In days to come it will be my pleasure to take the last bus in Bolivia to shining city on the hill, Villemonte, Bolivia somewhere to the east of Tarija, a fine city I had not known of a week ago. And from the city of Villemonte I will alight form my bus sometime in the early hours of the day to make my way to the frontier of Paraguay; and there, taking my chances with local transportation, I will go yet farther south through the lowlands of el Chaco to the city of Filadelfia,, onward south again to Asunción, and to the lost jungle utopia of Elizabeth Nietzsche-Forster's proto-Nazi communal failure, Neuvo Germania, temporary home of Dr. Mengele, dark paradise of the blind Aryan descendants of the perfect race, sightless from birth, bequeathed a life of lack of vision by visionary fore-bearers. Nor will my road end at the end of the Naziesque retreat from Modernity: I will continue to the farthest reaches of civil sanity to the jihadi refuge of Ciudad del Este, the tri-borders area of Paraguay where Muslims have taken themselves to hatch plots against humanity, their post-Nazi schemes fitting in perfectly with the past lost to blindness in the jungles, as drowned and unmourned as Mengele himself. I'm off to Paraguay, the land once described in a 1970s Rolling Stone magazine headline as “'The Last Place on Earth for the Worst People in the World.”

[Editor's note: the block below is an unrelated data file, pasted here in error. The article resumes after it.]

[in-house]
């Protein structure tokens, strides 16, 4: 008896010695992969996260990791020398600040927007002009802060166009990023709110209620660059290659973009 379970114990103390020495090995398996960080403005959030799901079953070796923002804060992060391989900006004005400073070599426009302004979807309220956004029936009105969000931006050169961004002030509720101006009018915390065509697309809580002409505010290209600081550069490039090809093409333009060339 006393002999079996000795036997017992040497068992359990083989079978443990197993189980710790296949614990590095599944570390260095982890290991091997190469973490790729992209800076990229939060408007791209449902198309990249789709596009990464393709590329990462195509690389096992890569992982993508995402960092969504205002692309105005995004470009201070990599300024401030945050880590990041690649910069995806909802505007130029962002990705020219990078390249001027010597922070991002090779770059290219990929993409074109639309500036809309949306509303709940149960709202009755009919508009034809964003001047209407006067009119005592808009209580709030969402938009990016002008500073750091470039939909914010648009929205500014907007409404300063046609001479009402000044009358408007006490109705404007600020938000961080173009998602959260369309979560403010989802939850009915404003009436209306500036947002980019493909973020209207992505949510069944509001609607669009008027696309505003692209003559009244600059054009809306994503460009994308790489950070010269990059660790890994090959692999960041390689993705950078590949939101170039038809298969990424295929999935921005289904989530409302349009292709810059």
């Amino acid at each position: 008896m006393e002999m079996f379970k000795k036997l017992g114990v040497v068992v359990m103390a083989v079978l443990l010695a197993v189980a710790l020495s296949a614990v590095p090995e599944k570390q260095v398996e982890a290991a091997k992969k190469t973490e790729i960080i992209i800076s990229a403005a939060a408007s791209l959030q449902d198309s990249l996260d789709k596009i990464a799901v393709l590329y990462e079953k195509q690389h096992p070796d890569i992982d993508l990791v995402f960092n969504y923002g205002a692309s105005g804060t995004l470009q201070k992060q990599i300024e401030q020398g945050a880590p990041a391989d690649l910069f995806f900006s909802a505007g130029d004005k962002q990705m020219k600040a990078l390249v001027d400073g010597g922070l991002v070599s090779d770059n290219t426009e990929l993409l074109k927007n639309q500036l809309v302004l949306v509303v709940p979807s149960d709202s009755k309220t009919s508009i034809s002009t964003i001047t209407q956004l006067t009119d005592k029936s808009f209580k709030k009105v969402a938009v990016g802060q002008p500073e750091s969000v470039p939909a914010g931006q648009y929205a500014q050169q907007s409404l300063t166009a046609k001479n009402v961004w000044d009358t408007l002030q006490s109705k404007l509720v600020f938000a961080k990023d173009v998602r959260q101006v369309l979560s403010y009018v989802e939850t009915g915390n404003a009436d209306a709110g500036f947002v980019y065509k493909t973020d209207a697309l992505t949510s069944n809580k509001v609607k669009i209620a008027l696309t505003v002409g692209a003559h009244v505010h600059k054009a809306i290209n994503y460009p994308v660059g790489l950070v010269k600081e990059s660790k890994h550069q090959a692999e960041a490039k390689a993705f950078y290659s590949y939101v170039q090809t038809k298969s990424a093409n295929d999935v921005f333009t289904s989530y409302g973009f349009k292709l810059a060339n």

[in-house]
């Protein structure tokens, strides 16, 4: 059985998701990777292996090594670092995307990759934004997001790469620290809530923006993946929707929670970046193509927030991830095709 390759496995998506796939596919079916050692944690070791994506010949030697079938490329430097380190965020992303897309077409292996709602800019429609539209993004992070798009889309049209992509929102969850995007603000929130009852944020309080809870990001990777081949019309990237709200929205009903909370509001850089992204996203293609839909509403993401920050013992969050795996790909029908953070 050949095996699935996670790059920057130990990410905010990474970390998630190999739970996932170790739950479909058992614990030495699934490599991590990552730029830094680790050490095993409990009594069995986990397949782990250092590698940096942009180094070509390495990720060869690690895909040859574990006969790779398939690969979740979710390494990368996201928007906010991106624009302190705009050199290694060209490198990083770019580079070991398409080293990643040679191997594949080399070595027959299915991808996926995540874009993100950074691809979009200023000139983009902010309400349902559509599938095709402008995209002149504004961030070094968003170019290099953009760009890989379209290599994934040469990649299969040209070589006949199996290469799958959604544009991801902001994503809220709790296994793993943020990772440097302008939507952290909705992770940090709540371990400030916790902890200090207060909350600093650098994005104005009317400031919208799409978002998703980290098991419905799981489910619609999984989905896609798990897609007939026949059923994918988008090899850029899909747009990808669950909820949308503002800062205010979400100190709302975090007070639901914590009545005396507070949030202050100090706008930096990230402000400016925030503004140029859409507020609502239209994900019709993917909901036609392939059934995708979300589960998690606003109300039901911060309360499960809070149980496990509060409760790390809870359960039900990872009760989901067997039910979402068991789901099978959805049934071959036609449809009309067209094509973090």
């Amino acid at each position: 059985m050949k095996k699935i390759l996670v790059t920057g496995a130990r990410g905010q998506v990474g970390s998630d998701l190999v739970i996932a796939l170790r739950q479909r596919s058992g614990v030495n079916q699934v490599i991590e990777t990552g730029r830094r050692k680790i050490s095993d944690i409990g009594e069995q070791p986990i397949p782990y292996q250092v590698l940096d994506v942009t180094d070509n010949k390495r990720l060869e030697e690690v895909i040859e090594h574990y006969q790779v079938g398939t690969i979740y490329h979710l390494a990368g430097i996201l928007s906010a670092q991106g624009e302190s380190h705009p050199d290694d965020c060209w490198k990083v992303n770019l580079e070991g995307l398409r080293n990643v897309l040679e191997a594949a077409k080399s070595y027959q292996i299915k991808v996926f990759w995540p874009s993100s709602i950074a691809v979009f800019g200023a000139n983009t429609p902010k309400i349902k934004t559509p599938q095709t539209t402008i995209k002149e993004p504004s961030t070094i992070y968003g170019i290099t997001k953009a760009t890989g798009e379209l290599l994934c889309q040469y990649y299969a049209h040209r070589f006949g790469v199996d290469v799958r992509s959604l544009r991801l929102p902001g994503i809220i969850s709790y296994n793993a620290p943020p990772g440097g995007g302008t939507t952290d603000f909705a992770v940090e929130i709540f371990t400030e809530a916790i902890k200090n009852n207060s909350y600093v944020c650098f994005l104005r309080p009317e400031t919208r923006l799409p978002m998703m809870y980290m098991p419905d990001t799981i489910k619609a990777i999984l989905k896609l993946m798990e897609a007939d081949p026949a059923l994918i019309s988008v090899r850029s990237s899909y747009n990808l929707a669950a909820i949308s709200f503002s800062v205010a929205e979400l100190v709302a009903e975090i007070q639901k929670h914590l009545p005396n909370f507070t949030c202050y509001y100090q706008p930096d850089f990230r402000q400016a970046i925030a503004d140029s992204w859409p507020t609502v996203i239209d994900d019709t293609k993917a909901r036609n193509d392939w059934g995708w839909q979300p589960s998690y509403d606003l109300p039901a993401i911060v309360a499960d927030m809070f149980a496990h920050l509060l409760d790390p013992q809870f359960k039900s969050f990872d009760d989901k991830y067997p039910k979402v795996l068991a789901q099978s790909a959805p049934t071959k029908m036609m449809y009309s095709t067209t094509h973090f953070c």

Far from expecting a brutal autarkic dictatorship of the Stroessner regime of old, of peasants toiling for latifundista fascist land barons it is my uninformed guess that I will arrive in a land rural and benign, populated by quiet people in the countryside, lively and pleasant in the city, but perhaps not ground down by the the weight of post-Modernity's demands for public moralistic purity and the deluge of self-destruction in the pursuit of personal excellence at the cost of life itself. In Paraguay I do not expect the German fascist fist to crush me and all others in the nation as of old, nor do I expect the vicious assaults on man's nature that are the norm today in the Modern world, in Canada, for example, the nation of my choice for the mantle of Paraguay's past designation.
Time will tell me if my guess is correct, that Paraguay is a green and pleasant land of rural living, a city by the river sometimes swollen and sometimes quiet and languid, peaceful and perhaps charming. Time will tell me, and I will tell these pages. I will tell if I come to the Latin version of North Korea or if I have left it in leaving the living of Livin' Ca-Nada Loco.